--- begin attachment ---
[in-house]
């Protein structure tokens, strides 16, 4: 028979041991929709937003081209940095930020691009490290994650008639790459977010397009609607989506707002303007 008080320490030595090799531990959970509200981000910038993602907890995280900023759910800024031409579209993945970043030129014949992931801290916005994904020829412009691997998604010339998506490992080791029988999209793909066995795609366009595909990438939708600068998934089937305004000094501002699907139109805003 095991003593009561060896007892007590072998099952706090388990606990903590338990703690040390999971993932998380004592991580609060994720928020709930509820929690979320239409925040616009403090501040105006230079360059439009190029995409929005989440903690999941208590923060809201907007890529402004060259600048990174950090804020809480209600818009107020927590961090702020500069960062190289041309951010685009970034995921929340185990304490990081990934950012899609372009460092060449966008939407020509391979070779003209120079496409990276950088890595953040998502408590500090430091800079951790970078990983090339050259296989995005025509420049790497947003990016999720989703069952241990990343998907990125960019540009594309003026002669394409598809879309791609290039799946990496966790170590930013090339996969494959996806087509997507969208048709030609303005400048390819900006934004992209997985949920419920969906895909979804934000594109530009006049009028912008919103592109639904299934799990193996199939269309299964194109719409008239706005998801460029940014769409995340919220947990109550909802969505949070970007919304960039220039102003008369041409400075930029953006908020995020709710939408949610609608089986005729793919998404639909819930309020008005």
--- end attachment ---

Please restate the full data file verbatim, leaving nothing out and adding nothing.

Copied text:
[in-house]
């Protein structure tokens, strides 16, 4: 028979041991929709937003081209940095930020691009490290994650008639790459977010397009609607989506707002303007 008080320490030595090799531990959970509200981000910038993602907890995280900023759910800024031409579209993945970043030129014949992931801290916005994904020829412009691997998604010339998506490992080791029988999209793909066995795609366009595909990438939708600068998934089937305004000094501002699907139109805003 095991003593009561060896007892007590072998099952706090388990606990903590338990703690040390999971993932998380004592991580609060994720928020709930509820929690979320239409925040616009403090501040105006230079360059439009190029995409929005989440903690999941208590923060809201907007890529402004060259600048990174950090804020809480209600818009107020927590961090702020500069960062190289041309951010685009970034995921929340185990304490990081990934950012899609372009460092060449966008939407020509391979070779003209120079496409990276950088890595953040998502408590500090430091800079951790970078990983090339050259296989995005025509420049790497947003990016999720989703069952241990990343998907990125960019540009594309003026002669394409598809879309791609290039799946990496966790170590930013090339996969494959996806087509997507969208048709030609303005400048390819900006934004992209997985949920419920969906895909979804934000594109530009006049009028912008919103592109639904299934799990193996199939269309299964194109719409008239706005998801460029940014769409995340919220947990109550909802969505949070970007919304960039220039102003008369041409400075930029953006908020995020709710939408949610609608089986005729793919998404639909819930309020008005």